Cuomo’s action came despite throwing supporters a last-minute curveball by asking the state’s top civil attorney, Solicitor General Barbara Underwood, to review the measure for possible safety concerns — threatening to veto it if he didn’t like her assessment.
“You could create a database for the feds to use to actually track down undocumented people,” Cuomo said on WAMC radio. “California passed a law, and they are now in litigation.”
But Underwood’s boss, Attorney General Tish James, later released a statement amid the Monday-night vote arguing that the bill is legally sound.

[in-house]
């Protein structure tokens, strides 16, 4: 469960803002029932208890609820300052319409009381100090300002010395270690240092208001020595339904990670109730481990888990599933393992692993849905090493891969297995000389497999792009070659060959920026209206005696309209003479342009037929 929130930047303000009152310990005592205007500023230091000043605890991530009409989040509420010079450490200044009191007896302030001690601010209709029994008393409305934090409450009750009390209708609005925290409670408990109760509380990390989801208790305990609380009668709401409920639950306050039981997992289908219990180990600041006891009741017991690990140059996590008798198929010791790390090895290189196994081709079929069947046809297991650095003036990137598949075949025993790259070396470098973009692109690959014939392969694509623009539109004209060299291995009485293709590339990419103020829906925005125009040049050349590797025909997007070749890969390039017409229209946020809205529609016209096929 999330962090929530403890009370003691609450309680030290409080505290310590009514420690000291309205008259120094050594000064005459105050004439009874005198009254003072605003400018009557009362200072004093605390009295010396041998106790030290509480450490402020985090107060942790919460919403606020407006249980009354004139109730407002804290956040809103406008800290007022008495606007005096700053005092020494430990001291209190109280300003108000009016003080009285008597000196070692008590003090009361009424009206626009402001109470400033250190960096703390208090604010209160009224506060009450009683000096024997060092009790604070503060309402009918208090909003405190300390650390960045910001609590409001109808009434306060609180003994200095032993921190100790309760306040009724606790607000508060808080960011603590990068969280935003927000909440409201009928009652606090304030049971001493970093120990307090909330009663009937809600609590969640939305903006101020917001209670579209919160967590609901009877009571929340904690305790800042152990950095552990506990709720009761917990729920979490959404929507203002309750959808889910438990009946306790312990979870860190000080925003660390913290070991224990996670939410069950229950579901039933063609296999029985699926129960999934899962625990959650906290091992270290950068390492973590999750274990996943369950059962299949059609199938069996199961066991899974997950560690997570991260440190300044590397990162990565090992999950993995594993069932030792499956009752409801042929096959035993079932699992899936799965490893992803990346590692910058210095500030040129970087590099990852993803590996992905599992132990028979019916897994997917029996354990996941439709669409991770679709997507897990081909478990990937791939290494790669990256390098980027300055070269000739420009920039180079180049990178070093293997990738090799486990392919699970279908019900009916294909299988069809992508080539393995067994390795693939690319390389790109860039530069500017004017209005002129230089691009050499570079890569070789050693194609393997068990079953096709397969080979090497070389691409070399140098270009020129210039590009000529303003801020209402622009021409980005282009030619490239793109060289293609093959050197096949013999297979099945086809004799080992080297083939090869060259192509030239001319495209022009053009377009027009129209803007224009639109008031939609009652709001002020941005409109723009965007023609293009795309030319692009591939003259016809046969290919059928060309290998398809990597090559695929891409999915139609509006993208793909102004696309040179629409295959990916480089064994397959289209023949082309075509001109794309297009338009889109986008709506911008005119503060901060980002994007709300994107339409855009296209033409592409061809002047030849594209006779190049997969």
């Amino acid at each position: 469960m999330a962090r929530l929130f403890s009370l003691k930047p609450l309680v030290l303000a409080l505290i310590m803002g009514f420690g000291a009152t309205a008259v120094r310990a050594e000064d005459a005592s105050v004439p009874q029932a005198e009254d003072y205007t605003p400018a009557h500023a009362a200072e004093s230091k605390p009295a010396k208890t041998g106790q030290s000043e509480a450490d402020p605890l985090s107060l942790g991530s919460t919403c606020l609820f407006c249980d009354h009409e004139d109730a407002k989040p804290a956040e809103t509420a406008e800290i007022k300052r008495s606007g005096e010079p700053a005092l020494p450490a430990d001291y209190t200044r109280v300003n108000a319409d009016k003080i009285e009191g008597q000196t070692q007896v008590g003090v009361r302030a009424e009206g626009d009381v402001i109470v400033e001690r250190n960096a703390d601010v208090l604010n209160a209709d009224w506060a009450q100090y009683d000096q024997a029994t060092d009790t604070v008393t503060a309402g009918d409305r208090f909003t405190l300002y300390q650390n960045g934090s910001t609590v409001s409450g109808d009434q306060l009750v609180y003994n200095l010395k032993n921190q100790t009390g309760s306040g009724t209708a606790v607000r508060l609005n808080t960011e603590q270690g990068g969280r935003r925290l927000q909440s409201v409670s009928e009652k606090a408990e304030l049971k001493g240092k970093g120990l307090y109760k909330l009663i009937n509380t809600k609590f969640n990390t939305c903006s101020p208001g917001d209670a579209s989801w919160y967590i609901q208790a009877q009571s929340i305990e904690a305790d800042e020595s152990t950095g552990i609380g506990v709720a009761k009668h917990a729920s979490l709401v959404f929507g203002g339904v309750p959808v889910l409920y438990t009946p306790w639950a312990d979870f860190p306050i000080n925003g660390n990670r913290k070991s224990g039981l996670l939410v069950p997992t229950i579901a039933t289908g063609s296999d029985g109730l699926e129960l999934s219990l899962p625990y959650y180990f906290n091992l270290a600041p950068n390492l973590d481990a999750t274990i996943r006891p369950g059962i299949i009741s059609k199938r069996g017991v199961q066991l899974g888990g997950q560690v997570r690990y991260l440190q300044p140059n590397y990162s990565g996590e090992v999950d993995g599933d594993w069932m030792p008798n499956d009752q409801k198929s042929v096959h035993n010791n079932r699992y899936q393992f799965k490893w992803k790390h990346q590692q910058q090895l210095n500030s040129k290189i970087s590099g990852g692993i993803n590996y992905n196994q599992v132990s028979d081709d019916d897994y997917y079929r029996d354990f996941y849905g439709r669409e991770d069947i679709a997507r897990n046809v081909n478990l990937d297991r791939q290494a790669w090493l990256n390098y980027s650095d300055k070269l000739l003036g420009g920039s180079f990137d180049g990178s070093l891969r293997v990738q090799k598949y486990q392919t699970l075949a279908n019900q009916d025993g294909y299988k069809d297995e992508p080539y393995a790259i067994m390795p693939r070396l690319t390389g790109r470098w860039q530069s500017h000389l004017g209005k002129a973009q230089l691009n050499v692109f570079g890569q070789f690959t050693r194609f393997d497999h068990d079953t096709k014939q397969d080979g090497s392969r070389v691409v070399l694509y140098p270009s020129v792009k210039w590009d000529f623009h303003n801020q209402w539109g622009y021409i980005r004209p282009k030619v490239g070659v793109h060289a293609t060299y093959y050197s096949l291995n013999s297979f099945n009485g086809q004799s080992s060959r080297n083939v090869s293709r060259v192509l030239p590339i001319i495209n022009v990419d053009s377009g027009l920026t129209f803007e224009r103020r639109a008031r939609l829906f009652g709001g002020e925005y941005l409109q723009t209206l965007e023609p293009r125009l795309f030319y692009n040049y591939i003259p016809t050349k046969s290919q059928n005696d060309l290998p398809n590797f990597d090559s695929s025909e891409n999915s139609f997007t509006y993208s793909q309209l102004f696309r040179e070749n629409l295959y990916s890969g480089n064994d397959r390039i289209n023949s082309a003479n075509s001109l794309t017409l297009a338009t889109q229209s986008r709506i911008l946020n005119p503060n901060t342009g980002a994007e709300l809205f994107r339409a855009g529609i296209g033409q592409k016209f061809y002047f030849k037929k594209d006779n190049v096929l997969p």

“The legislation is well-crafted and contains ample protections for those who apply for driver’s licenses. If this bill is enacted and challenged in court, we will vigorously defend it,” she said.
The law takes 180 days to go into effect, meaning the first licenses will be available in December.
The measure on Monday passed the state Senate by a 33-29 count, often eliciting emotional remarks from both sides of the aisle during the floor vote.
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